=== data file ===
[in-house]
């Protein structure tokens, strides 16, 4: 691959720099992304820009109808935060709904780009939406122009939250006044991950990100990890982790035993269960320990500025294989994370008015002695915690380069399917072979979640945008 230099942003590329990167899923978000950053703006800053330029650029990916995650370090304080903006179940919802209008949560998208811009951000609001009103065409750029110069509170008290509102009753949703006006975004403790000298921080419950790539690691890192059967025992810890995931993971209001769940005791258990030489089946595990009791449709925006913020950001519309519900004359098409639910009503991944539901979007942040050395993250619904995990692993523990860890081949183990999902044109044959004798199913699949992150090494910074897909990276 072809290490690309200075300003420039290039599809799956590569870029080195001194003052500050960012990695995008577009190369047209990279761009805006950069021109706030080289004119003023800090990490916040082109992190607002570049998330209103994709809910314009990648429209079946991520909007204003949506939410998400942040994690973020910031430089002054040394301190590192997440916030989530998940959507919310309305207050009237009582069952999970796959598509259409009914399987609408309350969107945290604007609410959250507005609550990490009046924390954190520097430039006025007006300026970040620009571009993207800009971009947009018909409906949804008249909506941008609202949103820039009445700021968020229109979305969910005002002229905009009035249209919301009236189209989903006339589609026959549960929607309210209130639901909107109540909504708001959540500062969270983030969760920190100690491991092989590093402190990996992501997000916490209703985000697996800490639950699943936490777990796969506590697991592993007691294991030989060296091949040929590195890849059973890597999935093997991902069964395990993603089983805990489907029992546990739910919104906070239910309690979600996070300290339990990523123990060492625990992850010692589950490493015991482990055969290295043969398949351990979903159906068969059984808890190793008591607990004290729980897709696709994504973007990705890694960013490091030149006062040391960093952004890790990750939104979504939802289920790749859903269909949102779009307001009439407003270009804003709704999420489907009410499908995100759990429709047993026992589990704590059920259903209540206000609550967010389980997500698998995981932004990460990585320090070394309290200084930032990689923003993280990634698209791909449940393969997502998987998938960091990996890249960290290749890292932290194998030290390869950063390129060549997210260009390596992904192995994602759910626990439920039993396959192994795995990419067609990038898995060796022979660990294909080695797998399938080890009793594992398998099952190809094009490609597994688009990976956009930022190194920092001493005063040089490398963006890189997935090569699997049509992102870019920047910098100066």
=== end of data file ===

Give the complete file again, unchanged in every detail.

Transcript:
[in-house]
């Protein structure tokens, strides 16, 4: 691959720099992304820009109808935060709904780009939406122009939250006044991950990100990890982790035993269960320990500025294989994370008015002695915690380069399917072979979640945008 230099942003590329990167899923978000950053703006800053330029650029990916995650370090304080903006179940919802209008949560998208811009951000609001009103065409750029110069509170008290509102009753949703006006975004403790000298921080419950790539690691890192059967025992810890995931993971209001769940005791258990030489089946595990009791449709925006913020950001519309519900004359098409639910009503991944539901979007942040050395993250619904995990692993523990860890081949183990999902044109044959004798199913699949992150090494910074897909990276 072809290490690309200075300003420039290039599809799956590569870029080195001194003052500050960012990695995008577009190369047209990279761009805006950069021109706030080289004119003023800090990490916040082109992190607002570049998330209103994709809910314009990648429209079946991520909007204003949506939410998400942040994690973020910031430089002054040394301190590192997440916030989530998940959507919310309305207050009237009582069952999970796959598509259409009914399987609408309350969107945290604007609410959250507005609550990490009046924390954190520097430039006025007006300026970040620009571009993207800009971009947009018909409906949804008249909506941008609202949103820039009445700021968020229109979305969910005002002229905009009035249209919301009236189209989903006339589609026959549960929607309210209130639901909107109540909504708001959540500062969270983030969760920190100690491991092989590093402190990996992501997000916490209703985000697996800490639950699943936490777990796969506590697991592993007691294991030989060296091949040929590195890849059973890597999935093997991902069964395990993603089983805990489907029992546990739910919104906070239910309690979600996070300290339990990523123990060492625990992850010692589950490493015991482990055969290295043969398949351990979903159906068969059984808890190793008591607990004290729980897709696709994504973007990705890694960013490091030149006062040391960093952004890790990750939104979504939802289920790749859903269909949102779009307001009439407003270009804003709704999420489907009410499908995100759990429709047993026992589990704590059920259903209540206000609550967010389980997500698998995981932004990460990585320090070394309290200084930032990689923003993280990634698209791909449940393969997502998987998938960091990996890249960290290749890292932290194998030290390869950063390129060549997210260009390596992904192995994602759910626990439920039993396959192994795995990419067609990038898995060796022979660990294909080695797998399938080890009793594992398998099952190809094009490609597994688009990976956009930022190194920092001493005063040089490398963006890189997935090569699997049509992102870019920047910098100066």